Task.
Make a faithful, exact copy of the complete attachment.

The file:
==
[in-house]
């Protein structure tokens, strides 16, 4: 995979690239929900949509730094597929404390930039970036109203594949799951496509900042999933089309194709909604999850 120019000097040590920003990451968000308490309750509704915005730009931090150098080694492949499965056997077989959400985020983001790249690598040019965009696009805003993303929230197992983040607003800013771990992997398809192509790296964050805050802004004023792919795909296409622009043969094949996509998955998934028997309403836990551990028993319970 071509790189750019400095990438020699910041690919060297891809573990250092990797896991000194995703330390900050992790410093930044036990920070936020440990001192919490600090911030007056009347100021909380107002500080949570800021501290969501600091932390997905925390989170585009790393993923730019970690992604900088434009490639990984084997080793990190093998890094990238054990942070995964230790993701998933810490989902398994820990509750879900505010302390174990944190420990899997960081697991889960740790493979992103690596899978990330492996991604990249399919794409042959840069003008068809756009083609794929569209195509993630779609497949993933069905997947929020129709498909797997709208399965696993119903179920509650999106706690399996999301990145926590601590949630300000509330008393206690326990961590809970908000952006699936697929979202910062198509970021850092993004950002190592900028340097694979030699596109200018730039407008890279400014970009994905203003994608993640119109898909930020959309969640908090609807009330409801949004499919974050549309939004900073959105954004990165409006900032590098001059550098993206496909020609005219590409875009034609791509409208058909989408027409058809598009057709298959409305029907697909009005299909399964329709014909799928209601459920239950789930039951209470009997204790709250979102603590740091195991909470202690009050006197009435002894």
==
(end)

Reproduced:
[in-house]
């Protein structure tokens, strides 16, 4: 995979690239929900949509730094597929404390930039970036109203594949799951496509900042999933089309194709909604999850 120019000097040590920003990451968000308490309750509704915005730009931090150098080694492949499965056997077989959400985020983001790249690598040019965009696009805003993303929230197992983040607003800013771990992997398809192509790296964050805050802004004023792919795909296409622009043969094949996509998955998934028997309403836990551990028993319970 071509790189750019400095990438020699910041690919060297891809573990250092990797896991000194995703330390900050992790410093930044036990920070936020440990001192919490600090911030007056009347100021909380107002500080949570800021501290969501600091932390997905925390989170585009790393993923730019970690992604900088434009490639990984084997080793990190093998890094990238054990942070995964230790993701998933810490989902398994820990509750879900505010302390174990944190420990899997960081697991889960740790493979992103690596899978990330492996991604990249399919794409042959840069003008068809756009083609794929569209195509993630779609497949993933069905997947929020129709498909797997709208399965696993119903179920509650999106706690399996999301990145926590601590949630300000509330008393206690326990961590809970908000952006699936697929979202910062198509970021850092993004950002190592900028340097694979030699596109200018730039407008890279400014970009994905203003994608993640119109898909930020959309969640908090609807009330409801949004499919974050549309939004900073959105954004990165409006900032590098001059550098993206496909020609005219590409875009034609791509409208058909989408027409058809598009057709298959409305029907697909009005299909399964329709014909799928209601459920239950789930039951209470009997204790709250979102603590740091195991909470202690009050006197009435002894």